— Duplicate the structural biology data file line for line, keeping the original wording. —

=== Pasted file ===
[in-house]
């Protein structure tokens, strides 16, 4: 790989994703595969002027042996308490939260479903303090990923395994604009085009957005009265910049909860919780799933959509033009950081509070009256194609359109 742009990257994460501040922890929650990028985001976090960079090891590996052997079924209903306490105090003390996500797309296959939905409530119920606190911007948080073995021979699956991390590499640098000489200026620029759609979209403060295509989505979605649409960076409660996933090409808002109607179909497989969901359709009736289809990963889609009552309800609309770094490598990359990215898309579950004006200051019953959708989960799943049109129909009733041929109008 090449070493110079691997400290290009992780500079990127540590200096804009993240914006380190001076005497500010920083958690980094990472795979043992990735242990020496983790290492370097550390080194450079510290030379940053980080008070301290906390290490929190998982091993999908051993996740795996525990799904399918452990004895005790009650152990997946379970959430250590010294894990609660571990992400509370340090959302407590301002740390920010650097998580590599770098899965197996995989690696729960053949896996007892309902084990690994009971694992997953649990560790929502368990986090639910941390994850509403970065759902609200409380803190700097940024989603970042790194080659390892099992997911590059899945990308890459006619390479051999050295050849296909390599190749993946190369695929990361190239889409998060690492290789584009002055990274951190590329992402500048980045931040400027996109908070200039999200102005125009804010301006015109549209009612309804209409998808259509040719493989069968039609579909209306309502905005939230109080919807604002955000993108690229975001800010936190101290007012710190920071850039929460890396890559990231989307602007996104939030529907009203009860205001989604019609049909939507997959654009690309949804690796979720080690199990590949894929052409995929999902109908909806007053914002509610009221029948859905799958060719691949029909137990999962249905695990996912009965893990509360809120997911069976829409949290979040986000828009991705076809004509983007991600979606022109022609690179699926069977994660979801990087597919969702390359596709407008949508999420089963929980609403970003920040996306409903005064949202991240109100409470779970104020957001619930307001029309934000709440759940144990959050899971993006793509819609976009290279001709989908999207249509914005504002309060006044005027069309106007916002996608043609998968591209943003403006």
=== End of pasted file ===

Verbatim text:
[in-house]
């Protein structure tokens, strides 16, 4: 790989994703595969002027042996308490939260479903303090990923395994604009085009957005009265910049909860919780799933959509033009950081509070009256194609359109 742009990257994460501040922890929650990028985001976090960079090891590996052997079924209903306490105090003390996500797309296959939905409530119920606190911007948080073995021979699956991390590499640098000489200026620029759609979209403060295509989505979605649409960076409660996933090409808002109607179909497989969901359709009736289809990963889609009552309800609309770094490598990359990215898309579950004006200051019953959708989960799943049109129909009733041929109008 090449070493110079691997400290290009992780500079990127540590200096804009993240914006380190001076005497500010920083958690980094990472795979043992990735242990020496983790290492370097550390080194450079510290030379940053980080008070301290906390290490929190998982091993999908051993996740795996525990799904399918452990004895005790009650152990997946379970959430250590010294894990609660571990992400509370340090959302407590301002740390920010650097998580590599770098899965197996995989690696729960053949896996007892309902084990690994009971694992997953649990560790929502368990986090639910941390994850509403970065759902609200409380803190700097940024989603970042790194080659390892099992997911590059899945990308890459006619390479051999050295050849296909390599190749993946190369695929990361190239889409998060690492290789584009002055990274951190590329992402500048980045931040400027996109908070200039999200102005125009804010301006015109549209009612309804209409998808259509040719493989069968039609579909209306309502905005939230109080919807604002955000993108690229975001800010936190101290007012710190920071850039929460890396890559990231989307602007996104939030529907009203009860205001989604019609049909939507997959654009690309949804690796979720080690199990590949894929052409995929999902109908909806007053914002509610009221029948859905799958060719691949029909137990999962249905695990996912009965893990509360809120997911069976829409949290979040986000828009991705076809004509983007991600979606022109022609690179699926069977994660979801990087597919969702390359596709407008949508999420089963929980609403970003920040996306409903005064949202991240109100409470779970104020957001619930307001029309934000709440759940144990959050899971993006793509819609976009290279001709989908999207249509914005504002309060006044005027069309106007916002996608043609998968591209943003403006």